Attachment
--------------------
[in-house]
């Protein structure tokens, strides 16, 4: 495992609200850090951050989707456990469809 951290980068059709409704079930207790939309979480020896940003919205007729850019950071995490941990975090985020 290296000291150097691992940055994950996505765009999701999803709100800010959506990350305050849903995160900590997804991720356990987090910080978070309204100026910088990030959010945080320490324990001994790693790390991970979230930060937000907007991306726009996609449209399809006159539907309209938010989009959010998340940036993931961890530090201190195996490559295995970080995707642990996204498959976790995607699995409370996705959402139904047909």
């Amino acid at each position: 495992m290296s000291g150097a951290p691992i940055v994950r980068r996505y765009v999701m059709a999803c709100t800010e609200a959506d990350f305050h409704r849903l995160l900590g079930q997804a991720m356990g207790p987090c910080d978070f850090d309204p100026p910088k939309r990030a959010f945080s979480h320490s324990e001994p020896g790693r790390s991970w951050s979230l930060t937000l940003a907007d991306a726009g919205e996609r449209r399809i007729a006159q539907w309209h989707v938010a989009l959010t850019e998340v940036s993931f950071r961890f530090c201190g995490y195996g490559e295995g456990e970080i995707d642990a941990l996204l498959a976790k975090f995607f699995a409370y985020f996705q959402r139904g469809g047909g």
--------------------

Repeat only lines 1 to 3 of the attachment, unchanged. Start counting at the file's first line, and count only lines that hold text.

[in-house]
């Protein structure tokens, strides 16, 4: 495992609200850090951050989707456990469809 951290980068059709409704079930207790939309979480020896940003919205007729850019950071995490941990975090985020 290296000291150097691992940055994950996505765009999701999803709100800010959506990350305050849903995160900590997804991720356990987090910080978070309204100026910088990030959010945080320490324990001994790693790390991970979230930060937000907007991306726009996609449209399809006159539907309209938010989009959010998340940036993931961890530090201190195996490559295995970080995707642990996204498959976790995607699995409370996705959402139904047909």
């Amino acid at each position: 495992m290296s000291g150097a951290p691992i940055v994950r980068r996505y765009v999701m059709a999803c709100t800010e609200a959506d990350f305050h409704r849903l995160l900590g079930q997804a991720m356990g207790p987090c910080d978070f850090d309204p100026p910088k939309r990030a959010f945080s979480h320490s324990e001994p020896g790693r790390s991970w951050s979230l930060t937000l940003a907007d991306a726009g919205e996609r449209r399809i007729a006159q539907w309209h989707v938010a989009l959010t850019e998340v940036s993931f950071r961890f530090c201190g995490y195996g490559e295995g456990e970080i995707d642990a941990l996204l498959a976790k975090f995607f699995a409370y985020f996705q959402r139904g469809g047909g």